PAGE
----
Rock Talk

Car Care Can Be A Sticky Situation

Last updated on June 12, 2019 at 09:25 am

In high school I was always curious about my friends’ dad’s obsession with keeping a clean car. His dad would wax his car with such precision that he would use a Q-tip to wax and detail the grille. I thought it was insane back then but looking back now I realize if I’d had a 1968 Ford Mustang (in perfect condition) I’d not only use Q-tips but probably cotton gloves.

While I’m not fortunate enough to own such a fine classic car, I still take pride in my vehicle. In honor of the arrival of spring, I’ve been anxious to spruce up my ride. I tend to stick to the usual routine that involves vacuuming the interior, using special cloths and cleaner to revive the dashboard shine, hanging a new air freshener and a thorough wash and wax of the exterior. This year was looking like business as usual until I found one thing I never expected rudely stuck on the hood of my car: used chewing gum.

Now I have had practice getting gum off clothes and out of hair, but off a car hood. I had no idea. If the gum was still soft it might have been easy but this piece had spent days drying in the sun. I was worried about damaging the finish and leaving the car prone to a rust spot. After a bit of research I found five great tips about removing this sticky stowaway.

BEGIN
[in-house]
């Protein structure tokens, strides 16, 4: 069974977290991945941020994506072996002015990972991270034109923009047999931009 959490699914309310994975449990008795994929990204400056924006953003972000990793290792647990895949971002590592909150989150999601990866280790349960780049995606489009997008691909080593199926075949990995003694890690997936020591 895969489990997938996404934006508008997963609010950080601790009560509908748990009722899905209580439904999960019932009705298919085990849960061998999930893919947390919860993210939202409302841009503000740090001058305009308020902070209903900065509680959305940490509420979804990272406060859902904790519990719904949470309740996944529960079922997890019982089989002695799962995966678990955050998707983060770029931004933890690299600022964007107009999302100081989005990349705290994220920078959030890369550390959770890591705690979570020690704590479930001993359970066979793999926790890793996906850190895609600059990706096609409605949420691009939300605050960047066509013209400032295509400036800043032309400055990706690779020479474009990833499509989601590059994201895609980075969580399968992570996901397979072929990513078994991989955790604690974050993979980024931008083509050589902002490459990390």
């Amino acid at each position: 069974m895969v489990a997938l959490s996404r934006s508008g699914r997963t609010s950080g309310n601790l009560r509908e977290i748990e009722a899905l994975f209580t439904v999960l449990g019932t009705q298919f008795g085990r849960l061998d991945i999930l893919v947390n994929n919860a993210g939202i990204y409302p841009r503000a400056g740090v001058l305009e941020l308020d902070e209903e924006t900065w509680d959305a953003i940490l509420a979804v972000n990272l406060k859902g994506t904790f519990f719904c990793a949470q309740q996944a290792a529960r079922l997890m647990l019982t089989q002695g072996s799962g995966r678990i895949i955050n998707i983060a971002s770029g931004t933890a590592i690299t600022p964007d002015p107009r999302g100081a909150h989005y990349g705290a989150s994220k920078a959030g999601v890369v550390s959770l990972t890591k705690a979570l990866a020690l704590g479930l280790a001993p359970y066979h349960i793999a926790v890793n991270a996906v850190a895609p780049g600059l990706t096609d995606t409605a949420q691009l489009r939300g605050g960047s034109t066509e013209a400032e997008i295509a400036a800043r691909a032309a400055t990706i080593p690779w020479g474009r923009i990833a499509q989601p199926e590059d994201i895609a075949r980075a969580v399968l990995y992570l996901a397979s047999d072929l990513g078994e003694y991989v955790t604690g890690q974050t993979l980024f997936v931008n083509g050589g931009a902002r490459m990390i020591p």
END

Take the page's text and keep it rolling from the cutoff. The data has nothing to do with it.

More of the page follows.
1. Using a knife or another metal tool to remove the gum is a big no-no. It could scratch or chip paint and you’re left with two repairs instead of one.
  2. Canned air dusters have been reported to work very well. These cans of compressed air often used to clean keyboards and are available at most office supply stores. The burst of air blasts loose bits of gum off the car. The cold air also helps to freeze the stubborn pieces of gum and that makes it easier to remove because it isn’t so sticky.
  3. Likewise, ice cubes are another favorite. The best suggestion I’ve seen is to wrap one end of the ice cube in a towel and hold the exposed portion against the gum. Once the ice cube has completely melted, the gum should come off fairly easily.
  4. Bug and tar remover is an additional option and can be picked up at most auto shops. Since it’s intended to remove bugs and tar it should be able to remove gum.
  5. The one obvious favorite that never even entered my mind was gum remover. There are several brands available that all tout their ability to remove chewing gum from a variety of surfaces.

Currently the gum is still stuck to my car, I am confident one of these solutions will do the trick. I can’t be the first person to run into this either. New Jersey is filled with road warriors. So tell me,  the strangest thing you have found stuck to your car. How did you get rid of it?

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